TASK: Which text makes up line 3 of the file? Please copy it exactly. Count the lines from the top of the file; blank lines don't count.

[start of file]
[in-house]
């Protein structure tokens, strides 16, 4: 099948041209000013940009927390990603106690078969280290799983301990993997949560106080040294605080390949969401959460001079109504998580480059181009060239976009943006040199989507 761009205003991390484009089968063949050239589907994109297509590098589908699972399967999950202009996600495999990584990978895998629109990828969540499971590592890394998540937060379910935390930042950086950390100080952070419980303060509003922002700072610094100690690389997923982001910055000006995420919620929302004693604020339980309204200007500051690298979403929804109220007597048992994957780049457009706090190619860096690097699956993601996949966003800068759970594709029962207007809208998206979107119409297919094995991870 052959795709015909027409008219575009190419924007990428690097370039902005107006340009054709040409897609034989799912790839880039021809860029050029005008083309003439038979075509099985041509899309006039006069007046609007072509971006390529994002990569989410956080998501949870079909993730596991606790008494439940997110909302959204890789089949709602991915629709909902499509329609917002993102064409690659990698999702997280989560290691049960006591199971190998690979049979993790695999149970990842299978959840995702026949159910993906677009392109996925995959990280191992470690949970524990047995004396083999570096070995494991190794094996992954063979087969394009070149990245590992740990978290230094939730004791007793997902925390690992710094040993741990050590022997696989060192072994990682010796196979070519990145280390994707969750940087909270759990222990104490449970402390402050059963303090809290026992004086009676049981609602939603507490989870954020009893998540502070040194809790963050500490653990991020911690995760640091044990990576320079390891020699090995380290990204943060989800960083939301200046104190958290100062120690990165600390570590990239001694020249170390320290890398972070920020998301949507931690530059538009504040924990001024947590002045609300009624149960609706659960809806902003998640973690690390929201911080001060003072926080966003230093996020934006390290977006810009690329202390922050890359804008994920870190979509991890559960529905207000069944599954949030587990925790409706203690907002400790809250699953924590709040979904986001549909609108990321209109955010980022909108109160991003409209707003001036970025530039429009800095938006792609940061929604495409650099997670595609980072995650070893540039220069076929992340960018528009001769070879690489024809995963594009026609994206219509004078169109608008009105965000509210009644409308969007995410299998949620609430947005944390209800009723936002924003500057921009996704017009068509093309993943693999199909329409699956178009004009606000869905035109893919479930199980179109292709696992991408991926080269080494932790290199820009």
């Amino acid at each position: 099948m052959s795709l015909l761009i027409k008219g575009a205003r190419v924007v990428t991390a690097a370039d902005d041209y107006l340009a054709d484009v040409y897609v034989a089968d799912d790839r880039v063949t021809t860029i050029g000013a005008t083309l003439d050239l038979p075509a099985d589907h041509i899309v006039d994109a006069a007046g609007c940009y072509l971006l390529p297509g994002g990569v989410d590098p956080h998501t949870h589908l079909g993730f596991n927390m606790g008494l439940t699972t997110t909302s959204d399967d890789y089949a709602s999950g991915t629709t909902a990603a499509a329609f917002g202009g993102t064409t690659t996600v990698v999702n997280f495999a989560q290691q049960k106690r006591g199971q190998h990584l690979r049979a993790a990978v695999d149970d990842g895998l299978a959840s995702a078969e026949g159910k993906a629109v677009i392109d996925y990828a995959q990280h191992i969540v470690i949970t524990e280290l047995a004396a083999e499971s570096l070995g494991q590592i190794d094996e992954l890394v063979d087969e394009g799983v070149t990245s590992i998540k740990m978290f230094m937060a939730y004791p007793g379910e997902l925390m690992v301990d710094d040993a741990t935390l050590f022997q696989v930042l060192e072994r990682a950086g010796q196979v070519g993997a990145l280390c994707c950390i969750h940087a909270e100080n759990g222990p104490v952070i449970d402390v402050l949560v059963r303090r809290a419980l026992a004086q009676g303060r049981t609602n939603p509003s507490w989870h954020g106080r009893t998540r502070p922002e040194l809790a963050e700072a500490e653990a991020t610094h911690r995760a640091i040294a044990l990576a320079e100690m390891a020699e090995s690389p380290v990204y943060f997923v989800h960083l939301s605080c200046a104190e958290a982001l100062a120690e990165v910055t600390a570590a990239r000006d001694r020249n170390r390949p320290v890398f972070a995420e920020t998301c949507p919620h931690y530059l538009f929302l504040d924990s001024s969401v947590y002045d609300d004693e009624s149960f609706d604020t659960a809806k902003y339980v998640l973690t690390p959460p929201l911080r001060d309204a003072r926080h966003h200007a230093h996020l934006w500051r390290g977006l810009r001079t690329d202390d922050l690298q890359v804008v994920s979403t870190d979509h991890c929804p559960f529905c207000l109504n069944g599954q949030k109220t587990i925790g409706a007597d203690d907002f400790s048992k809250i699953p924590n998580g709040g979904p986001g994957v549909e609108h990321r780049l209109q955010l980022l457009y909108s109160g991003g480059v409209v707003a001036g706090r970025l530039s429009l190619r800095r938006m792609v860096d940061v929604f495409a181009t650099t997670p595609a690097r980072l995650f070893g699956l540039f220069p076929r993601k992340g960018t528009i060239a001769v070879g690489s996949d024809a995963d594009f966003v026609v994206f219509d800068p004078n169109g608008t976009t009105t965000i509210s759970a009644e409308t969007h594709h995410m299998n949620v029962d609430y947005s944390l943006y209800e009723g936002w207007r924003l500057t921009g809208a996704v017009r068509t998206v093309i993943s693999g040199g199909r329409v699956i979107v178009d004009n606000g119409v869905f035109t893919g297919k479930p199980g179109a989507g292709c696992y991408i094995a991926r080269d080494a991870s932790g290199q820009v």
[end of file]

């Amino acid at each position: 099948m052959s795709l015909l761009i027409k008219g575009a205003r190419v924007v990428t991390a690097a370039d902005d041209y107006l340009a054709d484009v040409y897609v034989a089968d799912d790839r880039v063949t021809t860029i050029g000013a005008t083309l003439d050239l038979p075509a099985d589907h041509i899309v006039d994109a006069a007046g609007c940009y072509l971006l390529p297509g994002g990569v989410d590098p956080h998501t949870h589908l079909g993730f596991n927390m606790g008494l439940t699972t997110t909302s959204d399967d890789y089949a709602s999950g991915t629709t909902a990603a499509a329609f917002g202009g993102t064409t690659t996600v990698v999702n997280f495999a989560q290691q049960k106690r006591g199971q190998h990584l690979r049979a993790a990978v695999d149970d990842g895998l299978a959840s995702a078969e026949g159910k993906a629109v677009i392109d996925y990828a995959q990280h191992i969540v470690i949970t524990e280290l047995a004396a083999e499971s570096l070995g494991q590592i190794d094996e992954l890394v063979d087969e394009g799983v070149t990245s590992i998540k740990m978290f230094m937060a939730y004791p007793g379910e997902l925390m690992v301990d710094d040993a741990t935390l050590f022997q696989v930042l060192e072994r990682a950086g010796q196979v070519g993997a990145l280390c994707c950390i969750h940087a909270e100080n759990g222990p104490v952070i449970d402390v402050l949560v059963r303090r809290a419980l026992a004086q009676g303060r049981t609602n939603p509003s507490w989870h954020g106080r009893t998540r502070p922002e040194l809790a963050e700072a500490e653990a991020t610094h911690r995760a640091i040294a044990l990576a320079e100690m390891a020699e090995s690389p380290v990204y943060f997923v989800h960083l939301s605080c200046a104190e958290a982001l100062a120690e990165v910055t600390a570590a990239r000006d001694r020249n170390r390949p320290v890398f972070a995420e920020t998301c949507p919620h931690y530059l538009f929302l504040d924990s001024s969401v947590y002045d609300d004693e009624s149960f609706d604020t659960a809806k902003y339980v998640l973690t690390p959460p929201l911080r001060d309204a003072r926080h966003h200007a230093h996020l934006w500051r390290g977006l810009r001079t690329d202390d922050l690298q890359v804008v994920s979403t870190d979509h991890c929804p559960f529905c207000l109504n069944g599954q949030k109220t587990i925790g409706a007597d203690d907002f400790s048992k809250i699953p924590n998580g709040g979904p986001g994957v549909e609108h990321r780049l209109q955010l980022l457009y909108s109160g991003g480059v409209v707003a001036g706090r970025l530039s429009l190619r800095r938006m792609v860096d940061v929604f495409a181009t650099t997670p595609a690097r980072l995650f070893g699956l540039f220069p076929r993601k992340g960018t528009i060239a001769v070879g690489s996949d024809a995963d594009f966003v026609v994206f219509d800068p004078n169109g608008t976009t009105t965000i509210s759970a009644e409308t969007h594709h995410m299998n949620v029962d609430y947005s944390l943006y209800e009723g936002w207007r924003l500057t921009g809208a996704v017009r068509t998206v093309i993943s693999g040199g199909r329409v699956i979107v178009d004009n606000g119409v869905f035109t893919g297919k479930p199980g179109a989507g292709c696992y991408i094995a991926r080269d080494a991870s932790g290199q820009v």